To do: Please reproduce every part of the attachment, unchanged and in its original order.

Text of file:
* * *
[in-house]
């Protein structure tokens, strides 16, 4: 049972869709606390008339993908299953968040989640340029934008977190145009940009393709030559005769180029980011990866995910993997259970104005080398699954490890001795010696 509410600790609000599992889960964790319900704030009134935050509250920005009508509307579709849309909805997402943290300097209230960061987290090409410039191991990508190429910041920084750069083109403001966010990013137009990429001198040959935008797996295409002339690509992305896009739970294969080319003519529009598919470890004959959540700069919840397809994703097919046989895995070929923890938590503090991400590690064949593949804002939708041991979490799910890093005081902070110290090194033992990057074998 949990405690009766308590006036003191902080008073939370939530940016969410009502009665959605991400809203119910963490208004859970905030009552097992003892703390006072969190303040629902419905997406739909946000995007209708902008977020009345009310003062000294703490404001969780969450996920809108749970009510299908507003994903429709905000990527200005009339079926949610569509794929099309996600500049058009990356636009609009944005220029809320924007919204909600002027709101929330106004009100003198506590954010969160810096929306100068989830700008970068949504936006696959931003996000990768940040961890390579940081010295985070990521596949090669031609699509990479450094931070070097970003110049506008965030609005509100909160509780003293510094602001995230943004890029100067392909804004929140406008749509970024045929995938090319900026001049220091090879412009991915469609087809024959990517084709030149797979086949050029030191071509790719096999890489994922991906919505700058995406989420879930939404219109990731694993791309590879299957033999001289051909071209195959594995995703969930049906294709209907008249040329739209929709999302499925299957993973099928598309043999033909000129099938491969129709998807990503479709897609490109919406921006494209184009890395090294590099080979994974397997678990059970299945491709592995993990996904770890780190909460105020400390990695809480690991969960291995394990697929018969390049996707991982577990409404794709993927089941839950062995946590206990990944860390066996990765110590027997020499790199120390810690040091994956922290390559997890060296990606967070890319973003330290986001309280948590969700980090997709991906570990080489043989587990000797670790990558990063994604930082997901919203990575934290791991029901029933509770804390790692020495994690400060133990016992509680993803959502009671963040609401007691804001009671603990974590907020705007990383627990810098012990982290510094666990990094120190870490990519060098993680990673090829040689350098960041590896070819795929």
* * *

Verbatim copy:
[in-house]
């Protein structure tokens, strides 16, 4: 049972869709606390008339993908299953968040989640340029934008977190145009940009393709030559005769180029980011990866995910993997259970104005080398699954490890001795010696 509410600790609000599992889960964790319900704030009134935050509250920005009508509307579709849309909805997402943290300097209230960061987290090409410039191991990508190429910041920084750069083109403001966010990013137009990429001198040959935008797996295409002339690509992305896009739970294969080319003519529009598919470890004959959540700069919840397809994703097919046989895995070929923890938590503090991400590690064949593949804002939708041991979490799910890093005081902070110290090194033992990057074998 949990405690009766308590006036003191902080008073939370939530940016969410009502009665959605991400809203119910963490208004859970905030009552097992003892703390006072969190303040629902419905997406739909946000995007209708902008977020009345009310003062000294703490404001969780969450996920809108749970009510299908507003994903429709905000990527200005009339079926949610569509794929099309996600500049058009990356636009609009944005220029809320924007919204909600002027709101929330106004009100003198506590954010969160810096929306100068989830700008970068949504936006696959931003996000990768940040961890390579940081010295985070990521596949090669031609699509990479450094931070070097970003110049506008965030609005509100909160509780003293510094602001995230943004890029100067392909804004929140406008749509970024045929995938090319900026001049220091090879412009991915469609087809024959990517084709030149797979086949050029030191071509790719096999890489994922991906919505700058995406989420879930939404219109990731694993791309590879299957033999001289051909071209195959594995995703969930049906294709209907008249040329739209929709999302499925299957993973099928598309043999033909000129099938491969129709998807990503479709897609490109919406921006494209184009890395090294590099080979994974397997678990059970299945491709592995993990996904770890780190909460105020400390990695809480690991969960291995394990697929018969390049996707991982577990409404794709993927089941839950062995946590206990990944860390066996990765110590027997020499790199120390810690040091994956922290390559997890060296990606967070890319973003330290986001309280948590969700980090997709991906570990080489043989587990000797670790990558990063994604930082997901919203990575934290791991029901029933509770804390790692020495994690400060133990016992509680993803959502009671963040609401007691804001009671603990974590907020705007990383627990810098012990982290510094666990990094120190870490990519060098993680990673090829040689350098960041590896070819795929």